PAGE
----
What is more offensive – and more threatening? Today’s fanatically pro-Israel, philosemitic U.S. Evangelicals, or yesteryear’s Christian theological antisemitism?
The answer to this question has far-reaching implications for Jewish-Christian relations and specifically, how Jews should deal with Evangelical participation in the U.S.-Israel relationship.
In a recent article in Haaretz (‘Pro-Israel' Evangelicals Furious at Netanyahu's Fall Turn to Sickening Antisemitism), Joshua Shanes vented his ire at Mike Evans, the evangelical Christian Zionist who accused political opponents of seeking to "crucify" the divinely-appointed Benjamin Netanyahu to force him from office, vowing to mobilize millions of evangelicals to bring down the new Israeli government.
Shanes identifies Evans as the paradigm of the antisemitic philosemite: a Christian performing his love for Jews and Israel who is really interested in baptizing Jews and crunching on popcorn as a river of blood rushes through the alleys of Jerusalem as Armageddon unfolds.
Shanes, horrified by Evans’s unsavory and disreputable apocalyptic theology, is no less angry with the "Zionist Right" for finding Evans to be a more supportive ally than the progressive American Jews who do not spare Israel from criticism.
The alliance of evangelicals and the Zionist Right, argues Shanes, locks Jews into acting out a Christian fantasy. "Good Jews" participate in this fantasy, while the bad ones keep their distance from Israel and therefore delay the coming of Christ. Evans even goes so far to compare these "bad Jews" to assimilationist German Jews, whom he faults for fiddling while Auschwitz burned, "because they were more German than they were Jews."
Now, I cannot but share Shanes’s feelings of repulsion for Evans. Evans seems like a grifter and a bullshit artist.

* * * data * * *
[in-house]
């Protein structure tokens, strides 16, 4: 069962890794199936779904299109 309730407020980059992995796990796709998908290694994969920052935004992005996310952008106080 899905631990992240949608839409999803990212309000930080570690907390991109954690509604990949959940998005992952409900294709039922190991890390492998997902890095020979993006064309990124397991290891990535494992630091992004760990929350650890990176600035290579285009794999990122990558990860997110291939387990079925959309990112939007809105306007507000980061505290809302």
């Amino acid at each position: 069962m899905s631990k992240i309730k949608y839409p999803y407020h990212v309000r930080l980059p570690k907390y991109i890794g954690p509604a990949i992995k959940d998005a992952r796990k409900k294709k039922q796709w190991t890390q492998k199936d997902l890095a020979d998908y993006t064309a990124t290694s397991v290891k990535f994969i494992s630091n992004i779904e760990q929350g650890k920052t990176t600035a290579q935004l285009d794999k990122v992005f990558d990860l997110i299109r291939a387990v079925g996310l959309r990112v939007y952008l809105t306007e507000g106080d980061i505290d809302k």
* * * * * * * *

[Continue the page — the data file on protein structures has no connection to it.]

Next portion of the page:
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What I do not share, however, is Shanes’s feelings of fear with regards to Evans’s philosemitic antisemitism.
Shanes ends his article with a rhetorical question from a friend:
"Come now," one of my friends concluded, "when has it ever not worked out for Jews to have Christians be mad at us for failing to play the role they've cast for us in their own cosmic drama?"
The conceit, obviously, is that Evan’s evangelical Zionism poses some kind of material threat to Jews who refuse to comply with his messianic vision. Thus, Jews must reject Evans. And those who don’t, like Netanyahu and Shlomo Riskin (Chief Rabbi of Efrat), could be considered responsible for the shedding of Jewish blood later on. Shanes speculates that Evans’s anger at the unseating of Netanyahu could be a precursor to a new wave of Christian anti-Jewish violence.
As repugnant as Evans is, his style of philosemitism deserves a more charitable interpretation than Shanes gives it.
The core of the philosemitic Christian "cosmic drama" is indeed the centrality of the Jews. This seems to Shanes to be analogous to an older version, which centered Jewish recalcitrance and refusal to accept Christ as the messiah.
In this story, at least according to St. Augustine, Jewish existence – its dispersion and misery – testified to the truth of Christ and the waywardness of Jewish rejectionism. Indeed, according to Augustine, Jews were ordained to serve this testimonial purpose until the cosmic drama concluded with Christ’s eventual victory (and Jews’ conversion or annihilation) in the end-times.